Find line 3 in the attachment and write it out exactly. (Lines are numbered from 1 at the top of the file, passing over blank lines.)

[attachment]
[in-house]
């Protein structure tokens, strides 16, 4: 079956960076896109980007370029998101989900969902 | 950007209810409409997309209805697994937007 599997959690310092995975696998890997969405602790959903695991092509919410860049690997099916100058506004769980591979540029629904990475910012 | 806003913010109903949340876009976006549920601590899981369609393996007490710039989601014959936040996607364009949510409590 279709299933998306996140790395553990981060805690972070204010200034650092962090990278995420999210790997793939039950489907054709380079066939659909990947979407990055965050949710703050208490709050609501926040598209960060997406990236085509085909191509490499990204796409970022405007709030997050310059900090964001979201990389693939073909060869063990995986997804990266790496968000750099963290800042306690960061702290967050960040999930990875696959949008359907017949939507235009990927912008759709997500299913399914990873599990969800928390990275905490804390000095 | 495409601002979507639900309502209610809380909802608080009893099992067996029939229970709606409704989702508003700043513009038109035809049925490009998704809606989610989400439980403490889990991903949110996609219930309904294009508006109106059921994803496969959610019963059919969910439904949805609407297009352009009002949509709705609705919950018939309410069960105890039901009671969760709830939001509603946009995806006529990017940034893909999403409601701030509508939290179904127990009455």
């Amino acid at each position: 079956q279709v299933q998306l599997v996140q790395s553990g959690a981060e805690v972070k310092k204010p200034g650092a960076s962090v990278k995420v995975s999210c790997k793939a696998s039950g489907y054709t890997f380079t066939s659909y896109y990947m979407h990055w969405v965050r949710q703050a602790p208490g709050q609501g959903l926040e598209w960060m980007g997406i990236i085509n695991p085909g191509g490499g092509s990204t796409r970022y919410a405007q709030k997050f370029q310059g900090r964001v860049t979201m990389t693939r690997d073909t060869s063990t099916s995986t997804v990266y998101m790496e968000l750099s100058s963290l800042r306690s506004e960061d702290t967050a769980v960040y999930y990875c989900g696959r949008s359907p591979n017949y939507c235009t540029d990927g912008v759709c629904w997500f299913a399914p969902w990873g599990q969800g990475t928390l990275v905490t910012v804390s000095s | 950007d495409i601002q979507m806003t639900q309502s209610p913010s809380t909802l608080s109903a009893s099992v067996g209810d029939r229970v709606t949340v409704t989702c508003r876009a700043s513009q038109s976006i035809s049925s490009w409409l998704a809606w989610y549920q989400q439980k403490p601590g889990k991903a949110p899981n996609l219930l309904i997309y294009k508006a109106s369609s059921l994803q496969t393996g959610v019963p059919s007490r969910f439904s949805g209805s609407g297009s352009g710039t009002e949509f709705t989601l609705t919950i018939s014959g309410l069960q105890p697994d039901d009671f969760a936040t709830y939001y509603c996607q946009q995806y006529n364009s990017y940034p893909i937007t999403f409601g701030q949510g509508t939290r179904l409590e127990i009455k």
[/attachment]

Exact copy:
């Amino acid at each position: 079956q279709v299933q998306l599997v996140q790395s553990g959690a981060e805690v972070k310092k204010p200034g650092a960076s962090v990278k995420v995975s999210c790997k793939a696998s039950g489907y054709t890997f380079t066939s659909y896109y990947m979407h990055w969405v965050r949710q703050a602790p208490g709050q609501g959903l926040e598209w960060m980007g997406i990236i085509n695991p085909g191509g490499g092509s990204t796409r970022y919410a405007q709030k997050f370029q310059g900090r964001v860049t979201m990389t693939r690997d073909t060869s063990t099916s995986t997804v990266y998101m790496e968000l750099s100058s963290l800042r306690s506004e960061d702290t967050a769980v960040y999930y990875c989900g696959r949008s359907p591979n017949y939507c235009t540029d990927g912008v759709c629904w997500f299913a399914p969902w990873g599990q969800g990475t928390l990275v905490t910012v804390s000095s | 950007d495409i601002q979507m806003t639900q309502s209610p913010s809380t909802l608080s109903a009893s099992v067996g209810d029939r229970v709606t949340v409704t989702c508003r876009a700043s513009q038109s976006i035809s049925s490009w409409l998704a809606w989610y549920q989400q439980k403490p601590g889990k991903a949110p899981n996609l219930l309904i997309y294009k508006a109106s369609s059921l994803q496969t393996g959610v019963p059919s007490r969910f439904s949805g209805s609407g297009s352009g710039t009002e949509f709705t989601l609705t919950i018939s014959g309410l069960q105890p697994d039901d009671f969760a936040t709830y939001y509603c996607q946009q995806y006529n364009s990017y940034p893909i937007t999403f409601g701030q949510g509508t939290r179904l409590e127990i009455k």